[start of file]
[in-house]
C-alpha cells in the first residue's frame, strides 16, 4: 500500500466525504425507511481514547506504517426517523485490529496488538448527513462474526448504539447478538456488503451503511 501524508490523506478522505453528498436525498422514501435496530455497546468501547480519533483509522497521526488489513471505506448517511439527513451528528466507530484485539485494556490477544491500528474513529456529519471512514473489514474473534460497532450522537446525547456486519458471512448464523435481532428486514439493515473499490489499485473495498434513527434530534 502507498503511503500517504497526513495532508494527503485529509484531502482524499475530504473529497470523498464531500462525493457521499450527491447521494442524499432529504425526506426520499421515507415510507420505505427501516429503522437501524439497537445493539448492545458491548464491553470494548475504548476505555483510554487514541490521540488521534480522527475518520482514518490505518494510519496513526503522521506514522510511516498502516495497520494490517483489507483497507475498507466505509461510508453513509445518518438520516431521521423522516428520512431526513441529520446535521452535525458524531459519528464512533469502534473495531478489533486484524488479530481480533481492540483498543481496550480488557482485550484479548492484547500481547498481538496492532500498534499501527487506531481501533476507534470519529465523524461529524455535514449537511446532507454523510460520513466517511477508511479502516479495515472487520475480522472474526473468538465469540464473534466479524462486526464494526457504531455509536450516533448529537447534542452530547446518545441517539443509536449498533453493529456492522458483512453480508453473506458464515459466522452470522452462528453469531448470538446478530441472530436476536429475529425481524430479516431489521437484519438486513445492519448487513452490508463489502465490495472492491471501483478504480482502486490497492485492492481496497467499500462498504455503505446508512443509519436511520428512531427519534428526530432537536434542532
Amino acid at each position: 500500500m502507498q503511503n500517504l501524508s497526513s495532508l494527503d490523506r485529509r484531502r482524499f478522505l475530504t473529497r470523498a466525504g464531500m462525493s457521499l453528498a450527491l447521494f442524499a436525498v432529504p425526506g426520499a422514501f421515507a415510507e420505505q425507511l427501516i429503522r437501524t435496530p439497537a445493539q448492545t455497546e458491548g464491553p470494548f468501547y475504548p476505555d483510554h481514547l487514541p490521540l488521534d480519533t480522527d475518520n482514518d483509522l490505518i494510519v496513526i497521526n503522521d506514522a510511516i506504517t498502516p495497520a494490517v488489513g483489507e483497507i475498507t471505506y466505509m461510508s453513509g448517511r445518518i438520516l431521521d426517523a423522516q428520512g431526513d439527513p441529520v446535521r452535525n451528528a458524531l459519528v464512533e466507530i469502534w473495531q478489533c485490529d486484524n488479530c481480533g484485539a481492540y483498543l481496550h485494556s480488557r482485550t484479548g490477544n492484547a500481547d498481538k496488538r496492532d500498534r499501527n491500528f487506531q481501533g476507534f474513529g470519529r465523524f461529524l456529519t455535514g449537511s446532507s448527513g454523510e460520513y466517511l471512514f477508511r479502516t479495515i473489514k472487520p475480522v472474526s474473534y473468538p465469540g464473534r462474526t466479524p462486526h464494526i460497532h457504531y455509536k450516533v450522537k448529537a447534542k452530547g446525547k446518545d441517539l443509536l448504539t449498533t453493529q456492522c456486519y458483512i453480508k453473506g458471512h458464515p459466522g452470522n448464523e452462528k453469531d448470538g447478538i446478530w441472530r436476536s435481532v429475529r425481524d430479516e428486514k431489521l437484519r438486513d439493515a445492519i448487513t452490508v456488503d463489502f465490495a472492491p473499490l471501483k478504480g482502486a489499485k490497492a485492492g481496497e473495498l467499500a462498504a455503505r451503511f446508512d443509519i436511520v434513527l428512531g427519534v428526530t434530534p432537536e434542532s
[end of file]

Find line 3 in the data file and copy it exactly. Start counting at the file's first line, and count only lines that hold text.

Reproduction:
Amino acid at each position: 500500500m502507498q503511503n500517504l501524508s497526513s495532508l494527503d490523506r485529509r484531502r482524499f478522505l475530504t473529497r470523498a466525504g464531500m462525493s457521499l453528498a450527491l447521494f442524499a436525498v432529504p425526506g426520499a422514501f421515507a415510507e420505505q425507511l427501516i429503522r437501524t435496530p439497537a445493539q448492545t455497546e458491548g464491553p470494548f468501547y475504548p476505555d483510554h481514547l487514541p490521540l488521534d480519533t480522527d475518520n482514518d483509522l490505518i494510519v496513526i497521526n503522521d506514522a510511516i506504517t498502516p495497520a494490517v488489513g483489507e483497507i475498507t471505506y466505509m461510508s453513509g448517511r445518518i438520516l431521521d426517523a423522516q428520512g431526513d439527513p441529520v446535521r452535525n451528528a458524531l459519528v464512533e466507530i469502534w473495531q478489533c485490529d486484524n488479530c481480533g484485539a481492540y483498543l481496550h485494556s480488557r482485550t484479548g490477544n492484547a500481547d498481538k496488538r496492532d500498534r499501527n491500528f487506531q481501533g476507534f474513529g470519529r465523524f461529524l456529519t455535514g449537511s446532507s448527513g454523510e460520513y466517511l471512514f477508511r479502516t479495515i473489514k472487520p475480522v472474526s474473534y473468538p465469540g464473534r462474526t466479524p462486526h464494526i460497532h457504531y455509536k450516533v450522537k448529537a447534542k452530547g446525547k446518545d441517539l443509536l448504539t449498533t453493529q456492522c456486519y458483512i453480508k453473506g458471512h458464515p459466522g452470522n448464523e452462528k453469531d448470538g447478538i446478530w441472530r436476536s435481532v429475529r425481524d430479516e428486514k431489521l437484519r438486513d439493515a445492519i448487513t452490508v456488503d463489502f465490495a472492491p473499490l471501483k478504480g482502486a489499485k490497492a485492492g481496497e473495498l467499500a462498504a455503505r451503511f446508512d443509519i436511520v434513527l428512531g427519534v428526530t434530534p432537536e434542532s